NEW YORK (CNNfn) - The Nasdaq composite index plunged for the second straight session Tuesday and posted its second-worst point loss on record, hurt by biotechnology stocks, which crumbled after President Clinton proposed making gene mapping data public.|
The proposal by the U.S. and British governments sparked fears that free data would hurt profits in the high-flying sector.
The Nasdaq composite fell 200.19 points, or 4.1 percent, to 4,707.05, bringing its two-day loss to more than 341 points, or 6.7 percent.
"The market was doing OK until the biotechs got slammed," said Al Goldman, chief market strategist at A.G. Edwards.
The nervousness spread to other indexes. The Dow Jones industrial average shed 135.89, or 1.4 percent, to 9,811.24, paring earlier gains that pushed the gauge above the 10,000 mark.
The broader S&P 500 lost 24.47, or 1.8 percent, to 1,359.15.
More stocks fell than rose. Declining issues on the New York Stock Exchange outpaced advancing ones 1,702 to 1,288. Volume topped 1 billion shares. Nasdaq losers beat winners 2,792 to 1,501. More than 1.9 billion shares changed hands.
In other markets, the dollar fell against the yen and euro. Treasury securities rose.
Biotechs lead downward spiral
Biotech stocks have soared recently as investors chased the latest in medical breakthroughs. The Nasdaq Biotech Index jumped about 100 percent in 1999, and has gained as much as 60 percent this year.
Tuesday's gene map news jolted that trend.
"Biotech is weak and biotech has been one of the main reasons that led the Nasdaq to 5,000," said Kenneth Sheinberg, head of listed trading at SG Cowen.
The Nasdaq closed above 5,000 for the first time Thursday.
Among the losers, Human Genome Sciences (HGSI: Research, Estimates) tumbled 29-1/16 to 123-1/2, Amgen (AMGN: Research, Estimates) fell 5-3/4 to 52-1/4, Genzyme (GENZ: Research, Estimates) dropped 5-1/2 to 46-7/16, and Immunex (IMNX: Research, Estimates) lost 31-7/16 to 153-15/16.
On the NYSE, Celera Genomics (CRA: Research, Estimates) skidded 39-1/4 to 149-1/4.
As such, Barry Hyman, chief market strategist at Ehrenkrantz King Nussbaum, says now may be a buying opportunity.
"Biotechnology is not going away and if investors are looking for an entry point, this might be it," Hyman told CNNfn's Talking Stocks.
But biotech stocks weren't the only losers. Microsoft (MSFT: Research, Estimates) fell 2-7/8 to 95-1/8, Cisco Systems (CSCO: Research, Estimates) shed 4-7/16 to 131-3/4 and Intel (INTC: Research, Estimates) lost 4-1/2 to 117-7/8.
After the close of trading Oracle (ORCL: Research, Estimates) fell 1-3/4 to 77. The maker of database software posted fiscal third-quarter net income of $498 million, or 17 cents per share, beating analysts' estimates.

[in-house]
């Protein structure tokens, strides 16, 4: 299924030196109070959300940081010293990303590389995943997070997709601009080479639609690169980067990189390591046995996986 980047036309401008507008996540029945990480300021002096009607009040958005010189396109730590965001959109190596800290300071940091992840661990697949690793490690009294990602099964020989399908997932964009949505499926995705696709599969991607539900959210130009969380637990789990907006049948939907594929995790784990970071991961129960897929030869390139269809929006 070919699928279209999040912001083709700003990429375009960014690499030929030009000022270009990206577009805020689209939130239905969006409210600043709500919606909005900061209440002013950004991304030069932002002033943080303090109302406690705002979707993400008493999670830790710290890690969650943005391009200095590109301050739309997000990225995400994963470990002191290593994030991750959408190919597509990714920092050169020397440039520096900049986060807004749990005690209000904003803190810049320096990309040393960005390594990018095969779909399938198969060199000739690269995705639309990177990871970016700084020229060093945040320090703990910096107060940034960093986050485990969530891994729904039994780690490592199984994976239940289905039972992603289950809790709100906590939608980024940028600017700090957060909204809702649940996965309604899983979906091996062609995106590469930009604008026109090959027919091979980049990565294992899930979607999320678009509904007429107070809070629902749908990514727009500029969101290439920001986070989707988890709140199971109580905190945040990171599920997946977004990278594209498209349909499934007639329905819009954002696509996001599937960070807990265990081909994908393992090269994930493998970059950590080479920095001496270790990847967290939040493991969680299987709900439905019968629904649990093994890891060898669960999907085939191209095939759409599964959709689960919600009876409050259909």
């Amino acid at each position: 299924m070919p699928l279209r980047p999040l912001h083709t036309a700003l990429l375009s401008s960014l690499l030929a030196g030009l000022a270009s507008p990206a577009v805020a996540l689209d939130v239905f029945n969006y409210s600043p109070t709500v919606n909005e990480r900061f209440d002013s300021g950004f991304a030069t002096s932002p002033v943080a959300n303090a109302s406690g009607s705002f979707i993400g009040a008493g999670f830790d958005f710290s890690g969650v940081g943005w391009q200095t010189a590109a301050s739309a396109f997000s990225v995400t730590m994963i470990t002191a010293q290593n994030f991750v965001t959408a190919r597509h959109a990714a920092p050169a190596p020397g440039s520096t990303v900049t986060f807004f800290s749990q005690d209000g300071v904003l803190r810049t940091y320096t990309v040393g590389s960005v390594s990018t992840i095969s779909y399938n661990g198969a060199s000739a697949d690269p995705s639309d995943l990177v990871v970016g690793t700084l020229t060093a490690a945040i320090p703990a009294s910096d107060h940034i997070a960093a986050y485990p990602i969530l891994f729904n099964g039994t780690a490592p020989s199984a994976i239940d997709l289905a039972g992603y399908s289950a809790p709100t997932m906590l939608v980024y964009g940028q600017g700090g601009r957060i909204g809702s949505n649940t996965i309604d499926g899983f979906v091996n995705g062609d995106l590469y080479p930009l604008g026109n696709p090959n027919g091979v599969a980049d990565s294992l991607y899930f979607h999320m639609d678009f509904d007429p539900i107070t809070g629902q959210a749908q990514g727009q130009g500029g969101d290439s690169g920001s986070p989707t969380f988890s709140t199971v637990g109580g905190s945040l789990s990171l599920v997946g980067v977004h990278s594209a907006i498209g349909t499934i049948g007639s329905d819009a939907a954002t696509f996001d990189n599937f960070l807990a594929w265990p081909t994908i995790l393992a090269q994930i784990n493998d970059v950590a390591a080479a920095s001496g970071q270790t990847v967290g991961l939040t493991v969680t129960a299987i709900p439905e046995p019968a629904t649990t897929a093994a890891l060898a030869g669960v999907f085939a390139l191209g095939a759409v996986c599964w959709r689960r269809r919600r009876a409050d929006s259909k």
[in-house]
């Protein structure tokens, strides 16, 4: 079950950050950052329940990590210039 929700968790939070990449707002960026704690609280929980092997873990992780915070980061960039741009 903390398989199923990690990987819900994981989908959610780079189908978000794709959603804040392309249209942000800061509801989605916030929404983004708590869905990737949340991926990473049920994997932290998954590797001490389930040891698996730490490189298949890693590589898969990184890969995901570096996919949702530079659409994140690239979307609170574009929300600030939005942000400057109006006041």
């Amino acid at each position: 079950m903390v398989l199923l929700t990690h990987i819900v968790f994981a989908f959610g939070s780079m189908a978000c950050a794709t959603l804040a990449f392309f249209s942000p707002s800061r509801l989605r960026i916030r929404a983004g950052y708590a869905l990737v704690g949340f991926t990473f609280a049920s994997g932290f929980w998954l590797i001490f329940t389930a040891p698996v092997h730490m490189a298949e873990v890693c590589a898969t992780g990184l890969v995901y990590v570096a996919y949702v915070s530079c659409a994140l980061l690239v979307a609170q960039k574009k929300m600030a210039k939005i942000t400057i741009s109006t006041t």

The markets ahead
Patrick Adams, president and portfolio manager at Choice Investment Management, told CNNfn's market coverage he sees the Dow and S&P 500, both down this year, catching up to the Nasdaq, which is still up about 16 percent year-to-date. (431K WAV) (431K AIFF)
Still, 19 of the Dow's 30 stocks fell Tuesday. The biggest losers were Hewlett-Packard (HWP: Research, Estimates), which shed 6-1/2 to 140, and Alcoa, which lost 6-13/16 to 61-1/4.
Alcoa, the world's largest aluminum company dropped after agreeing to buy aerospace industry supplier Cordant Technologies Inc. for $2.9 billion, including assumption of debt. Cordant (CDD: Research, Estimates) surged 25-1/2 to 55-1/16.
In other deals, telecommunications equipment maker Nortel Networks (NT: Research, Estimates) jumped 2-3/16 to 123-7/8 after agreeing to buy Xros, a maker of high-tech gear that helps transmit data using light, for $3.25 billion in stock.
BP Amoco (BPA: Research, Estimates) fell 7/16 to 51-1/8 after agreeing to acquire British oil and lubricants maker Burmah Castrol in a $4.7 billion cash deal. American depositary receipts of Burmah Castrol (BURMY: Research, Estimates) jumped 8 to 40.
Sears, Roebuck & Co. (S: Research, Estimates) rose 11/16 to 21-1/8 after the nation's No. 2 retailer and America Online (AOL: Research, Estimates), the nation's largest Internet service provider, announced an alliance to market each other's goods and services. AOL, which has agreed to buy Time Warner, the parent of CNNfn, gained 7/16 to 61-3/4. Time Warner (TWX: Research, Estimates) advanced 5/8 to 87-1/8.
In earnings news, Martha Stewart Living Omnimedia Inc. (MSO: Research, Estimates) lost 1/2 to 25-5/8 despite posting quarterly pro forma net income of $2.4 million, or 5 cents per diluted share, beating expectations.
The flurry of mergers lifted the market earlier Tuesday, sparking optimism of more deals to come.
Strong retail sales
Stocks early Tuesday also got a boost from the latest economic data showing U.S. retail sales rose 1.1 percent in February.
Analysts said the news shows consumers continue to spend -- bolstering expectations for strong corporate profits -- but not at a rate that will force aggressive rate hikes by the Federal Reserve.
"This tells us that inflation is in check," said Charles Payne, head analyst at Wall Street Strategies. "Even though consumers are spending, it's not reflected in the price of goods."